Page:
Macrophage activation syndrome (MAS) is a severe, potentially fatal complication of systemic juvenile idiopathic arthritis (sJIA) with features of hemophagocytosis, leading to coagulopathy, pancytopenia, and liver and central nervous system dysfunction. MAS is overt in about 10% of children with sJIA but may occur subclinically in another 30-40% of patients. The diagnosis of MAS in sJIA can be challenging because it may mimic a flare of the underlying disease or be confounded with an infectious complication or a medication side effect. So far, universally agreed upon diagnostic criteria for MAS are not available. A multinational collaborative effort is under way that is aimed to generate new criteria for diagnosing MAS as a complication of sJIA. The first step of the project has led to the identification of, by means of a Delphi survey, the clinical, laboratory and histopathologic features of MAS that were felt to be most important by a large sample of international pediatric rheumatologists with experience with MAS in children with sJIA. The following 9 features were selected by more than 50% of the respondents and were given most frequently the highest ranks: falling platelet count, hyperferritinemia, evidence of macrophage hemophagocytosis in the bone marrow, increased serum liver enzymes, falling leukocyte count, persistent continuous fever ≥38°C, falling ESR, hypofibrinogenemia, and hypertriglyceridemia. In the second phase of the project, which is ongoing, investigators were asked to record data related to the clinical, laboratory and histopathologic features of their own patients with sJIA-associated MAS and of patients with 2 “confusable” conditions (that is, conditions that may mimic MAS clinically), represented by instances of active sJIA without evidence of MAS or non-sJIA patients with febrile systemic infections requiring hospitalization. By the middle of January 2011, data describing a total of 272 patients with MAS, 378 patients with active sJIA without MAS, and 322 non-sJIA patients with acute febrile infections had been entered in the study website (powered by the Pediatric Rheumatology International Trials Organization, PRINTO) by 76 investigators from 27 countries. The final set of criteria is meant to be established in a consensus conference of experts using a combination of statistical and consensus formation techniques. The ultimate goal of the project is to develop a core set of criteria that is both highly sensitive and specific. These criteria will assist physicians in MAS diagnosis in children with sJIA and enable quick institution of appropriate therapy.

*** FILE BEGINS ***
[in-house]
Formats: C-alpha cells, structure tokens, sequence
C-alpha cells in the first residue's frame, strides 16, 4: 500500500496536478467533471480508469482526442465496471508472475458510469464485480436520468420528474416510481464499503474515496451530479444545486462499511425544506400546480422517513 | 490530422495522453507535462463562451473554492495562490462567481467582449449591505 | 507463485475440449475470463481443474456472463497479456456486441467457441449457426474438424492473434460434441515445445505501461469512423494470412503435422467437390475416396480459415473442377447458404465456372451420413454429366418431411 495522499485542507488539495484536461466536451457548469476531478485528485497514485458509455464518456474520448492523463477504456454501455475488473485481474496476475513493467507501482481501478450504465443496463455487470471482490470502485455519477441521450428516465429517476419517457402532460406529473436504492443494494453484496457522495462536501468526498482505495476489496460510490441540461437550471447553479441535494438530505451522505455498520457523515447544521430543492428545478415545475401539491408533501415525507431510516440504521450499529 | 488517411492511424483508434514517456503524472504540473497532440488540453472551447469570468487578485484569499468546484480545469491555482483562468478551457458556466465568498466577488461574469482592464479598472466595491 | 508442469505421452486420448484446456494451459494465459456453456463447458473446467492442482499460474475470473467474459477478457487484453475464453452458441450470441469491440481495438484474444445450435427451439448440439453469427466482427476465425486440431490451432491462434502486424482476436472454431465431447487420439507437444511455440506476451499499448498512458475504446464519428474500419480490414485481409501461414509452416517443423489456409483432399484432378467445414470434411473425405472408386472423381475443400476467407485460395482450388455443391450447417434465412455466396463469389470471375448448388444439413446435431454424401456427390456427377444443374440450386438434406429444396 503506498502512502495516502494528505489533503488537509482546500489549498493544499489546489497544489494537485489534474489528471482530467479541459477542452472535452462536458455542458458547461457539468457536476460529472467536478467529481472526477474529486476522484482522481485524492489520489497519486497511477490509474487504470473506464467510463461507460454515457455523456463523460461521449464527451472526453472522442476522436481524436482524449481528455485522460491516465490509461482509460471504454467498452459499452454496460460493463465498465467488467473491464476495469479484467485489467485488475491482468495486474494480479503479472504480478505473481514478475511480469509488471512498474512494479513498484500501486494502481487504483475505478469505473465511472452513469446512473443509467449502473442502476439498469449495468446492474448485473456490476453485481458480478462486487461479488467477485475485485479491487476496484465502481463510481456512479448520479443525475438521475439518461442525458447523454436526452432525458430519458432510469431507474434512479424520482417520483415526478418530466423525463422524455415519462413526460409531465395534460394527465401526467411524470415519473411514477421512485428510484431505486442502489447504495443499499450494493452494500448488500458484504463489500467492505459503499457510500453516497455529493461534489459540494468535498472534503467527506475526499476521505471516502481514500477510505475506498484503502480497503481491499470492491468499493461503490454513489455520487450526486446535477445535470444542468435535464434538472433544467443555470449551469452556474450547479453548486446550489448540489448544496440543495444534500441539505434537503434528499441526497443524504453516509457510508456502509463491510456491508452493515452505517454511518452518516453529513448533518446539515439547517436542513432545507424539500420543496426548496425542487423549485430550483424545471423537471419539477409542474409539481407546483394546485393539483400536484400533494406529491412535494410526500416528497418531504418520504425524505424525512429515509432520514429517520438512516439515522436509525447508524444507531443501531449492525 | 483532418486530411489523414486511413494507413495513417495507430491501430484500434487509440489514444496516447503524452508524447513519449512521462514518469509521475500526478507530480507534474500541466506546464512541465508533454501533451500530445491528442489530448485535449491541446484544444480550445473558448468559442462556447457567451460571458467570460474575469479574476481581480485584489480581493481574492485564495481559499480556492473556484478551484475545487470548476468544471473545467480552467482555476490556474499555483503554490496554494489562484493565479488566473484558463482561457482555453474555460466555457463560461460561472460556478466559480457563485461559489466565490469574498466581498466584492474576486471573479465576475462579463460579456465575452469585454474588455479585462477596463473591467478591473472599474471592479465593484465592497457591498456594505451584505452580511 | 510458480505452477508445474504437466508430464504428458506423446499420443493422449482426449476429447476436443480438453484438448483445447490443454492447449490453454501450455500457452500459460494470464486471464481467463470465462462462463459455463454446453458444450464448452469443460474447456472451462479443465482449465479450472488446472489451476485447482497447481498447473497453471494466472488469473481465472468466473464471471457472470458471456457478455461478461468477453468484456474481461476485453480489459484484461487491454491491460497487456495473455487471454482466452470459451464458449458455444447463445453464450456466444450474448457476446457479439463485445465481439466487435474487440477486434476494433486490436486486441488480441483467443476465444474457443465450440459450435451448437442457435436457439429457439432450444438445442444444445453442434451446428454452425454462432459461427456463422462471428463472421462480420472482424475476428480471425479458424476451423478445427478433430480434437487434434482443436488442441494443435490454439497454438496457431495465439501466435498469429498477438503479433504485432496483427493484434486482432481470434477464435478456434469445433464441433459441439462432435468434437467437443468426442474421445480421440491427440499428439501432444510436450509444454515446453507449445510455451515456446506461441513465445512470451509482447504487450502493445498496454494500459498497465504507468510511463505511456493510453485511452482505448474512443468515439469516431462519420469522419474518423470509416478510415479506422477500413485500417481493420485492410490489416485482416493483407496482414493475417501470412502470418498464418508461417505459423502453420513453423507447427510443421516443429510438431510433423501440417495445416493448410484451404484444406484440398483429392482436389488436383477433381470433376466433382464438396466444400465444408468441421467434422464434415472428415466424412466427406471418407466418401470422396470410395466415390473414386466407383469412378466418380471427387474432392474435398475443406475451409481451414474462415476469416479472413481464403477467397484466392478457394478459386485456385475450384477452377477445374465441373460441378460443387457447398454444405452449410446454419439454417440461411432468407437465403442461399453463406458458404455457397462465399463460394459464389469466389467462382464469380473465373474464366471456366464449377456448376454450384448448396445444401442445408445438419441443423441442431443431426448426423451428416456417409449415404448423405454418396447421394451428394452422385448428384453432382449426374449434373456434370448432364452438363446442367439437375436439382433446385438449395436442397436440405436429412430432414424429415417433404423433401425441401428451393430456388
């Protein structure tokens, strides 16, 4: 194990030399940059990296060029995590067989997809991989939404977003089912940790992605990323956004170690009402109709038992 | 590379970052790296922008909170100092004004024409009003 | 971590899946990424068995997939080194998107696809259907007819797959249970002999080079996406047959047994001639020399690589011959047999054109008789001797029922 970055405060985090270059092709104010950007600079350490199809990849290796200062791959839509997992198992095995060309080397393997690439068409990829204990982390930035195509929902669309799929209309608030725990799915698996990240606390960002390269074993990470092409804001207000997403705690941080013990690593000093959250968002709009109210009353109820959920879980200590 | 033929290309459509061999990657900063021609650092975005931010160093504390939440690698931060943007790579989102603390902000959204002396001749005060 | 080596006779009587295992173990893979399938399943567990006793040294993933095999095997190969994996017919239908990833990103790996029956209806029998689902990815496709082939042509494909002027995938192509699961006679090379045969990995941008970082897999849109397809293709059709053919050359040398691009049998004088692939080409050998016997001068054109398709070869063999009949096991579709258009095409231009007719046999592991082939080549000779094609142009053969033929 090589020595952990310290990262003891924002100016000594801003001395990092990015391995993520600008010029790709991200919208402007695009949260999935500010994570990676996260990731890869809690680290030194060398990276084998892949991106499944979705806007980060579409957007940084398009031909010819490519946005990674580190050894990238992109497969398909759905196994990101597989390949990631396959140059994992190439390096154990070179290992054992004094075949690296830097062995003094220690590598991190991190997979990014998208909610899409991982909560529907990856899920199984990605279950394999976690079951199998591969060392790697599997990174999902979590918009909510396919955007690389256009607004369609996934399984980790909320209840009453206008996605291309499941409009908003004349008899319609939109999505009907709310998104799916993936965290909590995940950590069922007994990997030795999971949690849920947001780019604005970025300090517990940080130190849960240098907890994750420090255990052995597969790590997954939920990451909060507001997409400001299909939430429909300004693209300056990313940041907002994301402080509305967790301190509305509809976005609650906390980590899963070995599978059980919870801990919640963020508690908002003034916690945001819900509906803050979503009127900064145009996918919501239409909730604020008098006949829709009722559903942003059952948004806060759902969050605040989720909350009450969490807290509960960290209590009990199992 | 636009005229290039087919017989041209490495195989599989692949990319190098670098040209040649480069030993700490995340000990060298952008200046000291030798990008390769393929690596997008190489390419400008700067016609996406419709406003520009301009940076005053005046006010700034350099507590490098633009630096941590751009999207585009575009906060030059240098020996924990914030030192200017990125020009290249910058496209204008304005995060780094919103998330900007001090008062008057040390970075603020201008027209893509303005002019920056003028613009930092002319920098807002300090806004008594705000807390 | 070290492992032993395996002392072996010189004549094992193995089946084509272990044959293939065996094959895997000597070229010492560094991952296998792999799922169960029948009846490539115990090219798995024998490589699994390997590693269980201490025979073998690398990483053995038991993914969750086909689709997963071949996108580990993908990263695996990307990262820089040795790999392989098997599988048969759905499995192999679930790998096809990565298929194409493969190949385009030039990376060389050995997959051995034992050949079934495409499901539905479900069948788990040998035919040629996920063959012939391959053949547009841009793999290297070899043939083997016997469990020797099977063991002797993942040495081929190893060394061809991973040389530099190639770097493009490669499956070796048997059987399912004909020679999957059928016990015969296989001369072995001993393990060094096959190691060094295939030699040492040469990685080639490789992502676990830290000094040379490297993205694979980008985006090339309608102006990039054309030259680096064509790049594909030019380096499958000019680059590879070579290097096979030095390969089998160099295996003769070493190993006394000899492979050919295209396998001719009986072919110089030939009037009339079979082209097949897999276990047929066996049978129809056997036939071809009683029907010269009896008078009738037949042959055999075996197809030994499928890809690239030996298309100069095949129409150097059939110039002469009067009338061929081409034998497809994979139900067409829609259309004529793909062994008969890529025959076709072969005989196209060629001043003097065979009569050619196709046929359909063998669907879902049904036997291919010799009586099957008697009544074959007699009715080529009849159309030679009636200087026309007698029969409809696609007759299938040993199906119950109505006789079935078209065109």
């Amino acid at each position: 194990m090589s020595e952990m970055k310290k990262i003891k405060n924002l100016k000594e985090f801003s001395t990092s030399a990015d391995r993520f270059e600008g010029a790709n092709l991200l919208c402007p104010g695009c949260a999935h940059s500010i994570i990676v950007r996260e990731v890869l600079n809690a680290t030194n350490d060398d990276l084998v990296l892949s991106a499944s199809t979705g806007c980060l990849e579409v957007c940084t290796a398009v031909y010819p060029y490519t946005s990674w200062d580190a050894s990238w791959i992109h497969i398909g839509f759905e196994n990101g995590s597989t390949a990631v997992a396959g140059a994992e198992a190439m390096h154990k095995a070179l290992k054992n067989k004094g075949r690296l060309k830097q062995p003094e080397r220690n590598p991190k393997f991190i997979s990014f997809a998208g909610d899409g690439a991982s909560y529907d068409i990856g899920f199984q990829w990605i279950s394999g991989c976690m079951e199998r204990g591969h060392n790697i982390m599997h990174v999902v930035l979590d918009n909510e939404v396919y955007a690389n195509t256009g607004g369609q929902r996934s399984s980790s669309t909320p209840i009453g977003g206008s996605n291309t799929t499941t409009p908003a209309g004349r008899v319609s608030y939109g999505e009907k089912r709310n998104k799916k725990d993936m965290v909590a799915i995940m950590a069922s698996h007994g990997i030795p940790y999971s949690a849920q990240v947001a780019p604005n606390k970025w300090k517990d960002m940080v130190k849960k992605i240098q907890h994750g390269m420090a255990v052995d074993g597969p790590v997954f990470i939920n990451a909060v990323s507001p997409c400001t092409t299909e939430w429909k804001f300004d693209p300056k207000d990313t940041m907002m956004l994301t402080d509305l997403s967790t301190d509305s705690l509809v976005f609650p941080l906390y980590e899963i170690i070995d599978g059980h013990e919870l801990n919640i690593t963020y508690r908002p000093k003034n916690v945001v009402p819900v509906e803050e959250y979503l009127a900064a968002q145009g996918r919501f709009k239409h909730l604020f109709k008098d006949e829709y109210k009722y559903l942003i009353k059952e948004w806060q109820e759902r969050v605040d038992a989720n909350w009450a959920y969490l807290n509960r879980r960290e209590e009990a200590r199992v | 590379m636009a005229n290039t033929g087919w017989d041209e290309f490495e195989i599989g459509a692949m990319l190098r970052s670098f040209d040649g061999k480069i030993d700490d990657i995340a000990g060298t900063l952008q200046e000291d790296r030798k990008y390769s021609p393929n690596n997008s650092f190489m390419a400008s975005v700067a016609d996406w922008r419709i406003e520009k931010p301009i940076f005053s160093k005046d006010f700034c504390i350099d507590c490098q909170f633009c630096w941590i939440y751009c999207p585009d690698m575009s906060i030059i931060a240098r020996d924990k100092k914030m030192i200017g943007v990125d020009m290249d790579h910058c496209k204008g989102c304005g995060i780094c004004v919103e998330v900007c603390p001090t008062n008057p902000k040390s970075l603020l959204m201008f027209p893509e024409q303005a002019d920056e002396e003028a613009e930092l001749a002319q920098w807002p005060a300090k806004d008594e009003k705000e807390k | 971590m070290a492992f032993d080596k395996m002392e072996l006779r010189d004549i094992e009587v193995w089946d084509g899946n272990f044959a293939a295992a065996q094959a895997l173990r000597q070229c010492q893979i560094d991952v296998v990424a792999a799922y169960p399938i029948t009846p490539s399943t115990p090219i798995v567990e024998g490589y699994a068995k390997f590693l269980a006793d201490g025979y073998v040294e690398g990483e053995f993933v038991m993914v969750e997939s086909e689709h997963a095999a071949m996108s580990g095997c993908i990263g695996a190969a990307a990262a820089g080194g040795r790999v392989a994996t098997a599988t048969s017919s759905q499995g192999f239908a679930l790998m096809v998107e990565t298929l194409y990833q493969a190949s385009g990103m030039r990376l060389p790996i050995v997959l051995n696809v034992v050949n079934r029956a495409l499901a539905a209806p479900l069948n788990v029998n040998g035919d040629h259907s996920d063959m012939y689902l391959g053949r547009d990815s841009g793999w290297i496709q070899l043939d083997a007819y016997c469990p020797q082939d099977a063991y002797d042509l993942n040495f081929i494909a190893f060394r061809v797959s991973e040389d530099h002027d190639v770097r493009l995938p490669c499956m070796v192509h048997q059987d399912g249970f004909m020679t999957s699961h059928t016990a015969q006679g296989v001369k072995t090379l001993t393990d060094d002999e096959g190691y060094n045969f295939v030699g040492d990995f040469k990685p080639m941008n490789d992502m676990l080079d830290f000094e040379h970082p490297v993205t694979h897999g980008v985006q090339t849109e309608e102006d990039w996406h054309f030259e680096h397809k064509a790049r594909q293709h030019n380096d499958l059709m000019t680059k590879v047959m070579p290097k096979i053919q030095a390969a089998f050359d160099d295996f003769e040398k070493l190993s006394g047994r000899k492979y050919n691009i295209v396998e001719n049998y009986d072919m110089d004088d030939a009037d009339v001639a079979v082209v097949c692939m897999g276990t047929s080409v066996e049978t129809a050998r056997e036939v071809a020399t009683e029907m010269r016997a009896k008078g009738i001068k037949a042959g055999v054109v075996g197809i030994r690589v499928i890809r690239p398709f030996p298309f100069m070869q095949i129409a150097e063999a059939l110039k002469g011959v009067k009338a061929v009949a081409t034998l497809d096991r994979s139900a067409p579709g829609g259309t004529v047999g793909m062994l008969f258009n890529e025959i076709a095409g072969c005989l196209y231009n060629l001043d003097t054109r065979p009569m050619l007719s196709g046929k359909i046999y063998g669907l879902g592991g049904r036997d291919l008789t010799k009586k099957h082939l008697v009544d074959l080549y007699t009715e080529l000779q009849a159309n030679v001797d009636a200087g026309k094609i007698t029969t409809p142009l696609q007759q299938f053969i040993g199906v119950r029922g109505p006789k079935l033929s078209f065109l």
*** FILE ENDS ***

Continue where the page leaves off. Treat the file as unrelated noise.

Disclosure of Interest None Declared